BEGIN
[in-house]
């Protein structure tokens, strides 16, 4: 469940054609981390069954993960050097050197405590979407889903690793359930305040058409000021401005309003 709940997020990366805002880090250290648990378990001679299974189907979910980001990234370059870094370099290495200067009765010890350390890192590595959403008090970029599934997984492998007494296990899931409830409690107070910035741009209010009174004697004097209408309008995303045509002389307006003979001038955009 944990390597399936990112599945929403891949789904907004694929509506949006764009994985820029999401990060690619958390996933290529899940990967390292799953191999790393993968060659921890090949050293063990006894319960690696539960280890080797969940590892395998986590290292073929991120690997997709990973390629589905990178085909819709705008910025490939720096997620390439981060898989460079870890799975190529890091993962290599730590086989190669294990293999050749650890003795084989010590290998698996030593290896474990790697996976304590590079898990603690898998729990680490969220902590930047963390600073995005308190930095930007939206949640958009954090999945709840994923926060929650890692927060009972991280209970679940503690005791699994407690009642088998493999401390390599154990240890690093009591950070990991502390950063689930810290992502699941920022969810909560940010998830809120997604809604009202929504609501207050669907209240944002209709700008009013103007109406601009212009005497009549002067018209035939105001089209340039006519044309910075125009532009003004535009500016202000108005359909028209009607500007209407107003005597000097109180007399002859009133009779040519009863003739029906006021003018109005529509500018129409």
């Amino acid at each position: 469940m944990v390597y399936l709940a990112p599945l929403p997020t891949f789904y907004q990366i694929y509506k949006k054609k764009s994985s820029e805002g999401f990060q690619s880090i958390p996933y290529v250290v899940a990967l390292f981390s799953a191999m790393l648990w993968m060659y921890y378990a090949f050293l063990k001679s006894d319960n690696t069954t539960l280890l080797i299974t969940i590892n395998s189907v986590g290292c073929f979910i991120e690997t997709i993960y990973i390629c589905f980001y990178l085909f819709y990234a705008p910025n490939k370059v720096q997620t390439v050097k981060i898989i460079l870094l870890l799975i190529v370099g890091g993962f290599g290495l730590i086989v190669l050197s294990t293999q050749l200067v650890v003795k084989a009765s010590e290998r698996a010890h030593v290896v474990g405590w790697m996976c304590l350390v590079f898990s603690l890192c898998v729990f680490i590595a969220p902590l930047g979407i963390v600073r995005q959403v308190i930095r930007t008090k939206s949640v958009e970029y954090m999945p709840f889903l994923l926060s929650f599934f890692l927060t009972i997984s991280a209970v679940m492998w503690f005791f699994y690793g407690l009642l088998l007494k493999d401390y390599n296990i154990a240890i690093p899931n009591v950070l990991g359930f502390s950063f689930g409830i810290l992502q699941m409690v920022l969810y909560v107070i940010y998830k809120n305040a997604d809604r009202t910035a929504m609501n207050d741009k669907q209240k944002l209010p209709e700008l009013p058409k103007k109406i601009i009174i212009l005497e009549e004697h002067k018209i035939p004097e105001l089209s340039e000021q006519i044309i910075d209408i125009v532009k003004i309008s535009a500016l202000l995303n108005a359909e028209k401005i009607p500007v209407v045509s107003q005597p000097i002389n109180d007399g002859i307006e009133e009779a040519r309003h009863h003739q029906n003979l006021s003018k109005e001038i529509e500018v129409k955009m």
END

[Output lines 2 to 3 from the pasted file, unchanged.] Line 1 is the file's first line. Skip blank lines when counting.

């Protein structure tokens, strides 16, 4: 469940054609981390069954993960050097050197405590979407889903690793359930305040058409000021401005309003 709940997020990366805002880090250290648990378990001679299974189907979910980001990234370059870094370099290495200067009765010890350390890192590595959403008090970029599934997984492998007494296990899931409830409690107070910035741009209010009174004697004097209408309008995303045509002389307006003979001038955009 944990390597399936990112599945929403891949789904907004694929509506949006764009994985820029999401990060690619958390996933290529899940990967390292799953191999790393993968060659921890090949050293063990006894319960690696539960280890080797969940590892395998986590290292073929991120690997997709990973390629589905990178085909819709705008910025490939720096997620390439981060898989460079870890799975190529890091993962290599730590086989190669294990293999050749650890003795084989010590290998698996030593290896474990790697996976304590590079898990603690898998729990680490969220902590930047963390600073995005308190930095930007939206949640958009954090999945709840994923926060929650890692927060009972991280209970679940503690005791699994407690009642088998493999401390390599154990240890690093009591950070990991502390950063689930810290992502699941920022969810909560940010998830809120997604809604009202929504609501207050669907209240944002209709700008009013103007109406601009212009005497009549002067018209035939105001089209340039006519044309910075125009532009003004535009500016202000108005359909028209009607500007209407107003005597000097109180007399002859009133009779040519009863003739029906006021003018109005529509500018129409």
């Amino acid at each position: 469940m944990v390597y399936l709940a990112p599945l929403p997020t891949f789904y907004q990366i694929y509506k949006k054609k764009s994985s820029e805002g999401f990060q690619s880090i958390p996933y290529v250290v899940a990967l390292f981390s799953a191999m790393l648990w993968m060659y921890y378990a090949f050293l063990k001679s006894d319960n690696t069954t539960l280890l080797i299974t969940i590892n395998s189907v986590g290292c073929f979910i991120e690997t997709i993960y990973i390629c589905f980001y990178l085909f819709y990234a705008p910025n490939k370059v720096q997620t390439v050097k981060i898989i460079l870094l870890l799975i190529v370099g890091g993962f290599g290495l730590i086989v190669l050197s294990t293999q050749l200067v650890v003795k084989a009765s010590e290998r698996a010890h030593v290896v474990g405590w790697m996976c304590l350390v590079f898990s603690l890192c898998v729990f680490i590595a969220p902590l930047g979407i963390v600073r995005q959403v308190i930095r930007t008090k939206s949640v958009e970029y954090m999945p709840f889903l994923l926060s929650f599934f890692l927060t009972i997984s991280a209970v679940m492998w503690f005791f699994y690793g407690l009642l088998l007494k493999d401390y390599n296990i154990a240890i690093p899931n009591v950070l990991g359930f502390s950063f689930g409830i810290l992502q699941m409690v920022l969810y909560v107070i940010y998830k809120n305040a997604d809604r009202t910035a929504m609501n207050d741009k669907q209240k944002l209010p209709e700008l009013p058409k103007k109406i601009i009174i212009l005497e009549e004697h002067k018209i035939p004097e105001l089209s340039e000021q006519i044309i910075d209408i125009v532009k003004i309008s535009a500016l202000l995303n108005a359909e028209k401005i009607p500007v209407v045509s107003q005597p000097i002389n109180d007399g002859i307006e009133e009779a040519r309003h009863h003739q029906n003979l006021s003018k109005e001038i529509e500018v129409k955009m």